Hype Reigns at My Network TV Presentation

News Corp. Touts 'Novelas' as the Next Reality Shows

By Published on .

Most Popular

NEW YORK (AdAge.com) -- In typical Roger Ailes style, My Network TV opened its first upfront presentation by bashing the other guy. The packed event at the Hilton Hotel here began with clips from the Mel Brooks classic "Young Frankenstein" of Gene Wilder manically creating the monster as the words "Insanity -- doing something again and again and expecting a different result" flashed on screen.
Roger Ailes
Roger Ailes

The allusion: broadcast network TV.

News Corp., caught off guard when Time Warner and CBS Corp. announced in January they would combine the netlets WB and UPN to form broadcast network the CW, scrambled to fill the void for its local stations, such as New York's Channel 9 (a UPN station) that lost out to other local stations in the market that were chosen to get CW programming. My Network TV, which will air two hours of soap opera-style programming each night, was News Corp.'s answer.

Bigger than the Super Bowl
Never prone to dampening expectations, Fox Stations Group Chairman Roger Ailes talked up the largely unproven concept of English-language "novelas" in the U.S. with a show reel highlighting the format's ratings in various places around the world from Moscow to Manila. The new drama format is bigger than the Super Bowl and bigger than the World Cup, the reel's voice-over intoned. "It is without question the most epic success story of international television"

The unchecked hype drew giggles from the press gallery. Fox Stations Group president Jack Abernethy said: "They are not unlike the last phenomenon to come from overseas -- reality [shows]."

My Network TV, which has 82% distribution as of today, unveiled highlights of its two main programming serials, "Desire" and "Secret Obsession." Each serial will have a 13-week story arc with a new story starting every three months.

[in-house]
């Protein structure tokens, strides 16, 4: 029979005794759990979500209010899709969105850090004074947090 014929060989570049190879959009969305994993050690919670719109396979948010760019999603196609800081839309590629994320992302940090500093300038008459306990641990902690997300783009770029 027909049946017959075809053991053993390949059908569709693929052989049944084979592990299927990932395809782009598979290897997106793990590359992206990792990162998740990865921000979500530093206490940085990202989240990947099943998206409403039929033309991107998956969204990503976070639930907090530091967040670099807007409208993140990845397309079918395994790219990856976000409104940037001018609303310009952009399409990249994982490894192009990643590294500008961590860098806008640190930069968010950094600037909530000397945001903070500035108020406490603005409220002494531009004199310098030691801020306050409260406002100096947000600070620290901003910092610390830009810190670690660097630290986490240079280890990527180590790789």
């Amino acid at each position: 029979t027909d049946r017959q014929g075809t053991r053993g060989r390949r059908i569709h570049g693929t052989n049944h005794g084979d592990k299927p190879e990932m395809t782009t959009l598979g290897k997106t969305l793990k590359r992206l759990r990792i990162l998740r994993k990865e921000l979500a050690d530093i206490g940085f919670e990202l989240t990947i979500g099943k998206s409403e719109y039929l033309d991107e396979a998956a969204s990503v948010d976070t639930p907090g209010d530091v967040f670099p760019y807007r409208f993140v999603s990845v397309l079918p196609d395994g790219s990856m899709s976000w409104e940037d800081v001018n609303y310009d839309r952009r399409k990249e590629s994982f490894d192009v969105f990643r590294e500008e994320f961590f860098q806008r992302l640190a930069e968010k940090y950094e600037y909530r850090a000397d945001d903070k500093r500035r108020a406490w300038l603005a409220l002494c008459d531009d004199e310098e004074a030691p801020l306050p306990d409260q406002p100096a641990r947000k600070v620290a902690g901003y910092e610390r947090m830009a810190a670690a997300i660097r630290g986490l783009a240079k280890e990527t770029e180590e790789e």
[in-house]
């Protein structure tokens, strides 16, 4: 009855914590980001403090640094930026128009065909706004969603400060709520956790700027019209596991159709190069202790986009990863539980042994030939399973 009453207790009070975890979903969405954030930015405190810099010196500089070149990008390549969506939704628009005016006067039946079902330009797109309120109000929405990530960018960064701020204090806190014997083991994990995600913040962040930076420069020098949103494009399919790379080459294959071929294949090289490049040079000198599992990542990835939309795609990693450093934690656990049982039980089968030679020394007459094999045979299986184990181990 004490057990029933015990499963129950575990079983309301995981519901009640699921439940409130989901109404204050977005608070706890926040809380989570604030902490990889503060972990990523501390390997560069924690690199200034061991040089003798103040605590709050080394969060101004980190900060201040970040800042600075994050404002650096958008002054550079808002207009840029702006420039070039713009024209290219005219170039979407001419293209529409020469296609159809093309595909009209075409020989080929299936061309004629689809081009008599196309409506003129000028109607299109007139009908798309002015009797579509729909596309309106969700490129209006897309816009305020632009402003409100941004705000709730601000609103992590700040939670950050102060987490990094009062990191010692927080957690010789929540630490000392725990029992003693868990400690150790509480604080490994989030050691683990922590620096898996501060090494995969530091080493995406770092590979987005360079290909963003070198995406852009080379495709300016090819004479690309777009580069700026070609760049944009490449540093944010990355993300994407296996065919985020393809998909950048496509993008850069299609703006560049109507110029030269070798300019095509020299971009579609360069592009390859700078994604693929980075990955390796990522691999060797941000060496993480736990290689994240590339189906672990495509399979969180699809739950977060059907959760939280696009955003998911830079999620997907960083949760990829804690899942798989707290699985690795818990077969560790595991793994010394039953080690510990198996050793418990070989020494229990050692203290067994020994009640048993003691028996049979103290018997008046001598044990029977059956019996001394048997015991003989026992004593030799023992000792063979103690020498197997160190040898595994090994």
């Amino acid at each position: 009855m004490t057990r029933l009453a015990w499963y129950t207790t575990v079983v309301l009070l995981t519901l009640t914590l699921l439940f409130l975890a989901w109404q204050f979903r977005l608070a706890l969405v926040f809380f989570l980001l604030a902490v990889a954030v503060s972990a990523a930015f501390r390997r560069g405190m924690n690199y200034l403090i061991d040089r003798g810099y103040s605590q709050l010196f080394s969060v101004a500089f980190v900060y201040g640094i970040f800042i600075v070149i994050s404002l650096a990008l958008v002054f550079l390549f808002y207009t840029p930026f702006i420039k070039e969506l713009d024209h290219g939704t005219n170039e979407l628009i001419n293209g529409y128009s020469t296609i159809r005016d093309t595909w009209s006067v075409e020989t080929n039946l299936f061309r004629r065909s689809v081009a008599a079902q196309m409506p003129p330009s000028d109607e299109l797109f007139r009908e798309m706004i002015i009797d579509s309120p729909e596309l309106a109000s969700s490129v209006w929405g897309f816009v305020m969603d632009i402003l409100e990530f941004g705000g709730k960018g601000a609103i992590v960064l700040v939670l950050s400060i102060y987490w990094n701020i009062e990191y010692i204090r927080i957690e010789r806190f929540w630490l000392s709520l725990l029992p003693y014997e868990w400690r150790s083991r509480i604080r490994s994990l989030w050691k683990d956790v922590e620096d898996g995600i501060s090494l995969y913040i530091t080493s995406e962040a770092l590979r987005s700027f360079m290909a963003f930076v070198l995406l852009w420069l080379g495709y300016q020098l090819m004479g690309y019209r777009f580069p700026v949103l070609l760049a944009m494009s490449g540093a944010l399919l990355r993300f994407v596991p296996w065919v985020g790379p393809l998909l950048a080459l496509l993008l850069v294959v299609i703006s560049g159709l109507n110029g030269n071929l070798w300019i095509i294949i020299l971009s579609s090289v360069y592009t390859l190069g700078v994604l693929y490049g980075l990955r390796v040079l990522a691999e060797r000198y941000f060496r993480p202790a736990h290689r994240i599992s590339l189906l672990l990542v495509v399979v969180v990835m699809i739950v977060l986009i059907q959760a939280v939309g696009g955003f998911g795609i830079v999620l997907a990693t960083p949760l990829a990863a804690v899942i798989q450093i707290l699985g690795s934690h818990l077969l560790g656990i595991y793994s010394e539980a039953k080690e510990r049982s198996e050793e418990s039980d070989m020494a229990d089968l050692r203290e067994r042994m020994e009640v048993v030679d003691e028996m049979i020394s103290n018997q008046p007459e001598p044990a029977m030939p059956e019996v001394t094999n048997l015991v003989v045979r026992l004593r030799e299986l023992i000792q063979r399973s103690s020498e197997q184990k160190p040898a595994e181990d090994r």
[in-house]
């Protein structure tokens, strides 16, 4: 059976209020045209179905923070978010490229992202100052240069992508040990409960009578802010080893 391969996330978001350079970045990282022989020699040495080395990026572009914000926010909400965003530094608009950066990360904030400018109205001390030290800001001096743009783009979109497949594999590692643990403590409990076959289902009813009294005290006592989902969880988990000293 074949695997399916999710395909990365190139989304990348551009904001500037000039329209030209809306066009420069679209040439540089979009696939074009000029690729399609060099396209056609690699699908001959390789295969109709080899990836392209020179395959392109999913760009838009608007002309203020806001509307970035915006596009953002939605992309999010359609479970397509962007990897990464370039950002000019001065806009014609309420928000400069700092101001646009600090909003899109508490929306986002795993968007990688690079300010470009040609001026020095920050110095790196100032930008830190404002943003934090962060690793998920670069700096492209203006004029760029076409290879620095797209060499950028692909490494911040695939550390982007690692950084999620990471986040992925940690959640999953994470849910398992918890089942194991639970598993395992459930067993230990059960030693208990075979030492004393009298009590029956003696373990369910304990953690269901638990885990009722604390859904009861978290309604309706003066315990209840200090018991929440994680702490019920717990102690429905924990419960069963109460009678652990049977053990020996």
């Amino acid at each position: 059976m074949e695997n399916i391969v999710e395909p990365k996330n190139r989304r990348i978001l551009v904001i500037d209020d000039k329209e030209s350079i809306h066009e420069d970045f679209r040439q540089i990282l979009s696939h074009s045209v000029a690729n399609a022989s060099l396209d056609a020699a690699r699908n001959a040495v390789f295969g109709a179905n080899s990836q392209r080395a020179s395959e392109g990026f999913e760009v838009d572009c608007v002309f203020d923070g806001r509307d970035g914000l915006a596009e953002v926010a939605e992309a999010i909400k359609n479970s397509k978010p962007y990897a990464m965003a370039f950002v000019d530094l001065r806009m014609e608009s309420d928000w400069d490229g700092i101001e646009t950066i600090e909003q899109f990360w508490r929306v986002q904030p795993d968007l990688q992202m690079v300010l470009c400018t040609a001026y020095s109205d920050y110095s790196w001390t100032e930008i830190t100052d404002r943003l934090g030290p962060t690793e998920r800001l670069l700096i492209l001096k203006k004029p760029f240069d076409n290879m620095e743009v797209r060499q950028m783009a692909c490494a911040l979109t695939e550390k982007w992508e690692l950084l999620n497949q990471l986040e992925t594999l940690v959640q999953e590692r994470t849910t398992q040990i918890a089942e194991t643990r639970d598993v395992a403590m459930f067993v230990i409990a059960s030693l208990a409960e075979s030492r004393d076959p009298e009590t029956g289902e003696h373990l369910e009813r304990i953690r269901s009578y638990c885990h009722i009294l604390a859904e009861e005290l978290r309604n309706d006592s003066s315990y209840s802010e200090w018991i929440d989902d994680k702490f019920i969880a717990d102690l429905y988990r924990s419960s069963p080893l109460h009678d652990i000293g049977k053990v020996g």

Murder and making out
The first story line under the "Desire" label is "Table for Three," about two brothers who are in love with the same woman, while the first under "Secret Obsessions" is "Fashion House," starring Bo Derek as a scheming business woman who tries to ruin her son's relationship. If the clips are representative of the whole series, people will be murdered or making out in every scene. Talk about engagement.

The new network's Web component, not surprisingly, involves News Corp. social network MySpace.com. The Web site will showcase the show characters doing everything from explaining the latest storylines to offering fashion tips and cooking hints. another Web component, "Casting Call," lets viewers send in audition videos and have online users vote for the best ones. Local station Web sites will be linked to MySpace.com.

All about the integrations
Bob Cesa, exec VP-ad sales, who is selling My Network TV, explained the advantages of working with a company that owns the scripts to the shows. Show clips illustrated how brands could be integrated into the novelas, one showed a character asking a parking valet for her Lexus, while another character asked for Evian water. Logos of Apple, Nokia, Smirnoff Ice and Cannon also appeared in the clips. "There are no third parties to impede brand immersion," Mr. Cesa said.

Mr. Cesa stressed the virtues year-round programming strategy, adding that the format's liberal use of cliffhangers would help keep viewers through the breaks.

"And if it all goes wrong, we'll just blame [NBC Entertainment President] Kevin Reilly," said Mr. Ailes. A video clip jokingly claimed the network was negotiating a novela role for Leslie Moonves. The CBS Corp. CEO is partly responsible for the creation of My Network TV, thanks to the merger of onetime CBS sibling UPN with Time Warner's WB. "Table for Three," anyone?

Correction: As originally published, the sentence attributed to the voiceover on the video reel shown at the presentation was incorrectly reported. The correct sentence has been added: "It is without question the most epic success story of international television"
In this article: